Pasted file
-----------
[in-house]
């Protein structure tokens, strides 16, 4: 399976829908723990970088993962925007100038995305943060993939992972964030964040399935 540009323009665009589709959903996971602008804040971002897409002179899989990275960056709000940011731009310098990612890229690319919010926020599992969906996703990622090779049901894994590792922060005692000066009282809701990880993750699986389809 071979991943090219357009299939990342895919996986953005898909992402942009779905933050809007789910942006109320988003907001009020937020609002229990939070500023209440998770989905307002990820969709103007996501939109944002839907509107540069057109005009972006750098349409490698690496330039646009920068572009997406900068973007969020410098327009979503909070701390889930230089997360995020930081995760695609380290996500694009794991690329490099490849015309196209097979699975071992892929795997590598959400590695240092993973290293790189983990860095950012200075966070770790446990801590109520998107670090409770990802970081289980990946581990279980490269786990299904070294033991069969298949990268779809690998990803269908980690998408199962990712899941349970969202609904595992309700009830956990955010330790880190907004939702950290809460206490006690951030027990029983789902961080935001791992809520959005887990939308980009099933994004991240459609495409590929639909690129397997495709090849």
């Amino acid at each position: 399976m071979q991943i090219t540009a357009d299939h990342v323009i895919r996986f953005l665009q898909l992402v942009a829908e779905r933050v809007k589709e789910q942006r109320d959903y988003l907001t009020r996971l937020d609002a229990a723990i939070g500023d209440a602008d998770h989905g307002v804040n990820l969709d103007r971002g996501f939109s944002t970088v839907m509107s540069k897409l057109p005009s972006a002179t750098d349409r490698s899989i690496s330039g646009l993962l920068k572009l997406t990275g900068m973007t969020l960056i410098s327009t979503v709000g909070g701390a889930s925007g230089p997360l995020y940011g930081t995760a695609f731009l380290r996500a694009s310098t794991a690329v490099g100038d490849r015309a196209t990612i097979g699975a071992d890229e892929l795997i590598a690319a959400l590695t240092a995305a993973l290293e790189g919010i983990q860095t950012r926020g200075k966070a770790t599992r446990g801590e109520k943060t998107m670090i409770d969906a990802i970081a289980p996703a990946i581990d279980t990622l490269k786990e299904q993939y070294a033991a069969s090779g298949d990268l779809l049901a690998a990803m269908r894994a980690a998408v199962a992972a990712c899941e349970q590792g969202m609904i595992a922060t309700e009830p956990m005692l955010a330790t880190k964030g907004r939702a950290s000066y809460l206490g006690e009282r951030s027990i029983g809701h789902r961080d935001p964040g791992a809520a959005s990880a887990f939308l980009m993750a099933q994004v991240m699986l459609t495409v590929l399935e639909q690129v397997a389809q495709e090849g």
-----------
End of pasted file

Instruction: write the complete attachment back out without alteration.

[in-house]
């Protein structure tokens, strides 16, 4: 399976829908723990970088993962925007100038995305943060993939992972964030964040399935 540009323009665009589709959903996971602008804040971002897409002179899989990275960056709000940011731009310098990612890229690319919010926020599992969906996703990622090779049901894994590792922060005692000066009282809701990880993750699986389809 071979991943090219357009299939990342895919996986953005898909992402942009779905933050809007789910942006109320988003907001009020937020609002229990939070500023209440998770989905307002990820969709103007996501939109944002839907509107540069057109005009972006750098349409490698690496330039646009920068572009997406900068973007969020410098327009979503909070701390889930230089997360995020930081995760695609380290996500694009794991690329490099490849015309196209097979699975071992892929795997590598959400590695240092993973290293790189983990860095950012200075966070770790446990801590109520998107670090409770990802970081289980990946581990279980490269786990299904070294033991069969298949990268779809690998990803269908980690998408199962990712899941349970969202609904595992309700009830956990955010330790880190907004939702950290809460206490006690951030027990029983789902961080935001791992809520959005887990939308980009099933994004991240459609495409590929639909690129397997495709090849």
């Amino acid at each position: 399976m071979q991943i090219t540009a357009d299939h990342v323009i895919r996986f953005l665009q898909l992402v942009a829908e779905r933050v809007k589709e789910q942006r109320d959903y988003l907001t009020r996971l937020d609002a229990a723990i939070g500023d209440a602008d998770h989905g307002v804040n990820l969709d103007r971002g996501f939109s944002t970088v839907m509107s540069k897409l057109p005009s972006a002179t750098d349409r490698s899989i690496s330039g646009l993962l920068k572009l997406t990275g900068m973007t969020l960056i410098s327009t979503v709000g909070g701390a889930s925007g230089p997360l995020y940011g930081t995760a695609f731009l380290r996500a694009s310098t794991a690329v490099g100038d490849r015309a196209t990612i097979g699975a071992d890229e892929l795997i590598a690319a959400l590695t240092a995305a993973l290293e790189g919010i983990q860095t950012r926020g200075k966070a770790t599992r446990g801590e109520k943060t998107m670090i409770d969906a990802i970081a289980p996703a990946i581990d279980t990622l490269k786990e299904q993939y070294a033991a069969s090779g298949d990268l779809l049901a690998a990803m269908r894994a980690a998408v199962a992972a990712c899941e349970q590792g969202m609904i595992a922060t309700e009830p956990m005692l955010a330790t880190k964030g907004r939702a950290s000066y809460l206490g006690e009282r951030s027990i029983g809701h789902r961080d935001p964040g791992a809520a959005s990880a887990f939308l980009m993750a099933q994004v991240m699986l459609t495409v590929l399935e639909q690129v397997a389809q495709e090849g």